That's correct. However, what is proposed in the recommendation is not that different from the current regime in provinces all across Canada. It grants a certain amount of discretion with respect to custody of the ballot boxes, particularly those used for advance polling. The general rule proposed here is that custody of the ballot boxes continue to be the responsibility of election staff, but on occasion, the returning officer may ask to recover the boxes prior to the vote count. In any case, it will depend on the circumstances, on the risks involved and the specific situation.

The general rule is that, more often than not, ballot boxes will continue to be in the custody of election staff, as they always have been. This recommendation is really intended to avoid an amendment to the act, something we had to do in the last election. I had no choice but to adjust the legislation to be able to recover the ballot boxes, which ultimately caused problems.

11:45 a.m.

Bloc

Mario Laframboise Argenteuil—Papineau—Mirabel, QC

I see.

Recommendation 1.8, which deals with protection of personal information, proposes that the date of birth be removed from the lists of electors. We know that the Commissioner has made comments in that regard, but where elections are concerned, only the deputy returning officer is aware of the date. As far as we are concerned, it's a question of security.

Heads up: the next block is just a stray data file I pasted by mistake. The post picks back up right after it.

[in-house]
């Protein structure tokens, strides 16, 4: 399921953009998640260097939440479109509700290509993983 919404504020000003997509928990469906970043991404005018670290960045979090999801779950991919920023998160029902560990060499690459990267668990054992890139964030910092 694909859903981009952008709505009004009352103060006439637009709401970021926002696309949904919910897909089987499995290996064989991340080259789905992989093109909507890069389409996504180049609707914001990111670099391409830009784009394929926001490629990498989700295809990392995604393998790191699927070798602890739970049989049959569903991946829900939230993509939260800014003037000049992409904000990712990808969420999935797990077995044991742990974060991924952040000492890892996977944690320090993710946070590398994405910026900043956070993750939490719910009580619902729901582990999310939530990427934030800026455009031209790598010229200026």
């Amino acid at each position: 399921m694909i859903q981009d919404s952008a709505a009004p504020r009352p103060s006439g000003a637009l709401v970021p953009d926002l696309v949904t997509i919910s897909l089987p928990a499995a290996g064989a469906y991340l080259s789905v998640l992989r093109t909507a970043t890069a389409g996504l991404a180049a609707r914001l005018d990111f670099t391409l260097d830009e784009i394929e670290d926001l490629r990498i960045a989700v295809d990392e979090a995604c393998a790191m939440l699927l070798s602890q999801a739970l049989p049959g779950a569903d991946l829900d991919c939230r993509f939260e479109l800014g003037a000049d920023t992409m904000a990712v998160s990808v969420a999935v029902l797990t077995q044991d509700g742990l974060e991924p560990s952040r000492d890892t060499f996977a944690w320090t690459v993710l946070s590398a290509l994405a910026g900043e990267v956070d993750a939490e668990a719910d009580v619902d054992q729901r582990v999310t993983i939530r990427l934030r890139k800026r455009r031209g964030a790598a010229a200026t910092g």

Have you considered the possibility of showing only the year of birth? We can imagine a scenario where someone was born in 1940, but a different person appears instead. We can all imagine this happening. I understand that people are sensitive about their date of birth, but for the deputy returning officer, it's a way of ascertaining whether or not the person standing in front of him is the right person.

11:45 a.m.

Chief Electoral Officer, Elections Canada

Marc Mayrand

That is an option the Committee may want to consider. However, we have reviewed the situation as a whole. The deputy returning officer has two pieces of ID in front of him—such as a driver's licence—which reflect the data that appears on the voters' list. In our opinion, the birth date doesn't really add anything in terms of allowing staff to identify voters.